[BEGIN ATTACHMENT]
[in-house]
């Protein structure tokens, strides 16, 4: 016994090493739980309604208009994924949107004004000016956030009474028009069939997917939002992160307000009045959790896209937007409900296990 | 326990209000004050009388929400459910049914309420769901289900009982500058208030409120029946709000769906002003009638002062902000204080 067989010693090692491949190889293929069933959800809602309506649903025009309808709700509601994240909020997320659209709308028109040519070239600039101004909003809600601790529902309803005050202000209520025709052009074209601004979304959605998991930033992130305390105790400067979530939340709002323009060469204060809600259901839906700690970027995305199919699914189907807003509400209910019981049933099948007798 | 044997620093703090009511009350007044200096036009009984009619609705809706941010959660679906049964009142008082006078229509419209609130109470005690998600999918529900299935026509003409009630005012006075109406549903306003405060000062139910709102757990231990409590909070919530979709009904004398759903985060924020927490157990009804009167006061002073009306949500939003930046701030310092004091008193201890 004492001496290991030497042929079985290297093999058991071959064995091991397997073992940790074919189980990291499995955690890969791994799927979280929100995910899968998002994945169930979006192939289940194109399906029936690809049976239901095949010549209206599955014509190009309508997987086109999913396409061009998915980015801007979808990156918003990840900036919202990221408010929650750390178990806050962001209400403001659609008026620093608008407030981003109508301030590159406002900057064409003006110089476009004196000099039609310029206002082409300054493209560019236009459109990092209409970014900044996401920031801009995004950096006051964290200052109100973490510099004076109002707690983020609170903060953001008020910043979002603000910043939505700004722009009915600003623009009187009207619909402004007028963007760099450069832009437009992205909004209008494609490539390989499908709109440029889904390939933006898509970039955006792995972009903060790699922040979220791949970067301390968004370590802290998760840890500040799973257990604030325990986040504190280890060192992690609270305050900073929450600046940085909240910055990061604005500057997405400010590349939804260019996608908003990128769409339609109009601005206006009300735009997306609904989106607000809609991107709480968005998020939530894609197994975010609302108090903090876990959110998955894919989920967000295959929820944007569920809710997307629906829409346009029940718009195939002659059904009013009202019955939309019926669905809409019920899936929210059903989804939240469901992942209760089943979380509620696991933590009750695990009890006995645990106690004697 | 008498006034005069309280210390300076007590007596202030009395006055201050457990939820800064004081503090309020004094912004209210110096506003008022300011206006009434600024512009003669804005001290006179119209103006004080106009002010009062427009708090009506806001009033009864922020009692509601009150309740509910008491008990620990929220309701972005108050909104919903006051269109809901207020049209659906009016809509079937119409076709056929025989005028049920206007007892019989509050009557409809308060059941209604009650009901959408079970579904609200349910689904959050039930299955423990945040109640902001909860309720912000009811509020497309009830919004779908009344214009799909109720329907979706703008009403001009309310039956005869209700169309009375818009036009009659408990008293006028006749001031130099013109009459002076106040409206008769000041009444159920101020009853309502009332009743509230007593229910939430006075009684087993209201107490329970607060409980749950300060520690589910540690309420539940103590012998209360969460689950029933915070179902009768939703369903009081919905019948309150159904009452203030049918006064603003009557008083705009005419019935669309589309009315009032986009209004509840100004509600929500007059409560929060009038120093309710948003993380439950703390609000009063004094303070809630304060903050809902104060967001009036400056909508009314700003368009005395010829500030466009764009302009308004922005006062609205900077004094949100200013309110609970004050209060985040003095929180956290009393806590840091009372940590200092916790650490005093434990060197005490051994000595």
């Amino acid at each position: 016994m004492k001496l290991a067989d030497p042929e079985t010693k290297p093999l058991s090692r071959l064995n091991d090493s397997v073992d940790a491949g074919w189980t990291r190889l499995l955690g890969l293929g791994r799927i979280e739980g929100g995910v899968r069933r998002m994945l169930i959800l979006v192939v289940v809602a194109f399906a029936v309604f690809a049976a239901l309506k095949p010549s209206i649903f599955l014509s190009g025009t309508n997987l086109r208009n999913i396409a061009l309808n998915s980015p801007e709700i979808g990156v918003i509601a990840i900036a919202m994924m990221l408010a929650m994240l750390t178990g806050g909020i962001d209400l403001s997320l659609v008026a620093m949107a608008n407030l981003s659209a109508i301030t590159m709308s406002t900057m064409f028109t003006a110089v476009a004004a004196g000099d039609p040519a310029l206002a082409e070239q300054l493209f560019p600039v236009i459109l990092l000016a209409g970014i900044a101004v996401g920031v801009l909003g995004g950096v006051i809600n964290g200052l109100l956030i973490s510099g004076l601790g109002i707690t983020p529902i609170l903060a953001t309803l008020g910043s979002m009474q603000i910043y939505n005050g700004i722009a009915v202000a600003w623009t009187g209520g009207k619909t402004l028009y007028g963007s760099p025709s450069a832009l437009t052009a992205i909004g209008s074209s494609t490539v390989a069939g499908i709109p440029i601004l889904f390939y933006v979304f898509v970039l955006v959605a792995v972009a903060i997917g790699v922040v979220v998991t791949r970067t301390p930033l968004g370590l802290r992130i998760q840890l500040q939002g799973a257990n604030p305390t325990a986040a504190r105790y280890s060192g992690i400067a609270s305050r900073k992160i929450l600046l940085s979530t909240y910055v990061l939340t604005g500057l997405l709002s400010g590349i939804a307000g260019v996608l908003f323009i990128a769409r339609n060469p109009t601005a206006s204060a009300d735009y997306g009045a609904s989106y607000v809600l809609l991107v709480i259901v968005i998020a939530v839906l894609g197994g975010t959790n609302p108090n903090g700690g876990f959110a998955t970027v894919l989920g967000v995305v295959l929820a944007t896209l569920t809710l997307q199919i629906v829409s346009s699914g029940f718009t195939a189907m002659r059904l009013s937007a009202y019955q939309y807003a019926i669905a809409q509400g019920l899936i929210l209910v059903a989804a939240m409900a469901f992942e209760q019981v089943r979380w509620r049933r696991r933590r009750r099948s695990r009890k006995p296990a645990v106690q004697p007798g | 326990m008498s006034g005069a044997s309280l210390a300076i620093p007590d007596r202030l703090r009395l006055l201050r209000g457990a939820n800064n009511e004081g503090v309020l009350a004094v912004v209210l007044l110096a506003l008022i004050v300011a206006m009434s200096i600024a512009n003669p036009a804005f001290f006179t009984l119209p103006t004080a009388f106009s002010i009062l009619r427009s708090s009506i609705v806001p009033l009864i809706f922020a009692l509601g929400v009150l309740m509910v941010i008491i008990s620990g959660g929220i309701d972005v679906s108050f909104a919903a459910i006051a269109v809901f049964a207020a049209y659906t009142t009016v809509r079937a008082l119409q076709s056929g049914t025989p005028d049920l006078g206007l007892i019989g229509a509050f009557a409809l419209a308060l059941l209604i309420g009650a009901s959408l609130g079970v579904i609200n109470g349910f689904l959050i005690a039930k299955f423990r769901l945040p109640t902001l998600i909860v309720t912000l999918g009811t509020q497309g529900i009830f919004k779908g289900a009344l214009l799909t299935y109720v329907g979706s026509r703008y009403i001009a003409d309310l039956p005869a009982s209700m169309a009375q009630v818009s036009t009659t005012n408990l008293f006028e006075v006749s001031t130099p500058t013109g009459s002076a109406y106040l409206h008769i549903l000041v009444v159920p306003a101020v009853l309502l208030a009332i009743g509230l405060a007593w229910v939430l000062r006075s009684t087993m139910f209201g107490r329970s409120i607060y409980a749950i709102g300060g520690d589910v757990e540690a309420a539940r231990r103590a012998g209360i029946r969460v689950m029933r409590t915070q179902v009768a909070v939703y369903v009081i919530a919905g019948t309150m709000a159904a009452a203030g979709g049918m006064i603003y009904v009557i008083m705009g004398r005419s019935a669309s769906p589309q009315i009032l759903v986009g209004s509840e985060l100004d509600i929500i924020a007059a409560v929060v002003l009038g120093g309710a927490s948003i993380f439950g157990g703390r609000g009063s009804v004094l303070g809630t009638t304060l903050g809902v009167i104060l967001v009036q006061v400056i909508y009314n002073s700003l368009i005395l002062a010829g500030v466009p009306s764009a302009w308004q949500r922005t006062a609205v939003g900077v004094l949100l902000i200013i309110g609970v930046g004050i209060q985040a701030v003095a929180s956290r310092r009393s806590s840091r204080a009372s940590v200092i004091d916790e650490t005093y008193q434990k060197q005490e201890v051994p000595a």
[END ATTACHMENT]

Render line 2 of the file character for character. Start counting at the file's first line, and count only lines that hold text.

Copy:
């Protein structure tokens, strides 16, 4: 016994090493739980309604208009994924949107004004000016956030009474028009069939997917939002992160307000009045959790896209937007409900296990 | 326990209000004050009388929400459910049914309420769901289900009982500058208030409120029946709000769906002003009638002062902000204080 067989010693090692491949190889293929069933959800809602309506649903025009309808709700509601994240909020997320659209709308028109040519070239600039101004909003809600601790529902309803005050202000209520025709052009074209601004979304959605998991930033992130305390105790400067979530939340709002323009060469204060809600259901839906700690970027995305199919699914189907807003509400209910019981049933099948007798 | 044997620093703090009511009350007044200096036009009984009619609705809706941010959660679906049964009142008082006078229509419209609130109470005690998600999918529900299935026509003409009630005012006075109406549903306003405060000062139910709102757990231990409590909070919530979709009904004398759903985060924020927490157990009804009167006061002073009306949500939003930046701030310092004091008193201890 004492001496290991030497042929079985290297093999058991071959064995091991397997073992940790074919189980990291499995955690890969791994799927979280929100995910899968998002994945169930979006192939289940194109399906029936690809049976239901095949010549209206599955014509190009309508997987086109999913396409061009998915980015801007979808990156918003990840900036919202990221408010929650750390178990806050962001209400403001659609008026620093608008407030981003109508301030590159406002900057064409003006110089476009004196000099039609310029206002082409300054493209560019236009459109990092209409970014900044996401920031801009995004950096006051964290200052109100973490510099004076109002707690983020609170903060953001008020910043979002603000910043939505700004722009009915600003623009009187009207619909402004007028963007760099450069832009437009992205909004209008494609490539390989499908709109440029889904390939933006898509970039955006792995972009903060790699922040979220791949970067301390968004370590802290998760840890500040799973257990604030325990986040504190280890060192992690609270305050900073929450600046940085909240910055990061604005500057997405400010590349939804260019996608908003990128769409339609109009601005206006009300735009997306609904989106607000809609991107709480968005998020939530894609197994975010609302108090903090876990959110998955894919989920967000295959929820944007569920809710997307629906829409346009029940718009195939002659059904009013009202019955939309019926669905809409019920899936929210059903989804939240469901992942209760089943979380509620696991933590009750695990009890006995645990106690004697 | 008498006034005069309280210390300076007590007596202030009395006055201050457990939820800064004081503090309020004094912004209210110096506003008022300011206006009434600024512009003669804005001290006179119209103006004080106009002010009062427009708090009506806001009033009864922020009692509601009150309740509910008491008990620990929220309701972005108050909104919903006051269109809901207020049209659906009016809509079937119409076709056929025989005028049920206007007892019989509050009557409809308060059941209604009650009901959408079970579904609200349910689904959050039930299955423990945040109640902001909860309720912000009811509020497309009830919004779908009344214009799909109720329907979706703008009403001009309310039956005869209700169309009375818009036009009659408990008293006028006749001031130099013109009459002076106040409206008769000041009444159920101020009853309502009332009743509230007593229910939430006075009684087993209201107490329970607060409980749950300060520690589910540690309420539940103590012998209360969460689950029933915070179902009768939703369903009081919905019948309150159904009452203030049918006064603003009557008083705009005419019935669309589309009315009032986009209004509840100004509600929500007059409560929060009038120093309710948003993380439950703390609000009063004094303070809630304060903050809902104060967001009036400056909508009314700003368009005395010829500030466009764009302009308004922005006062609205900077004094949100200013309110609970004050209060985040003095929180956290009393806590840091009372940590200092916790650490005093434990060197005490051994000595």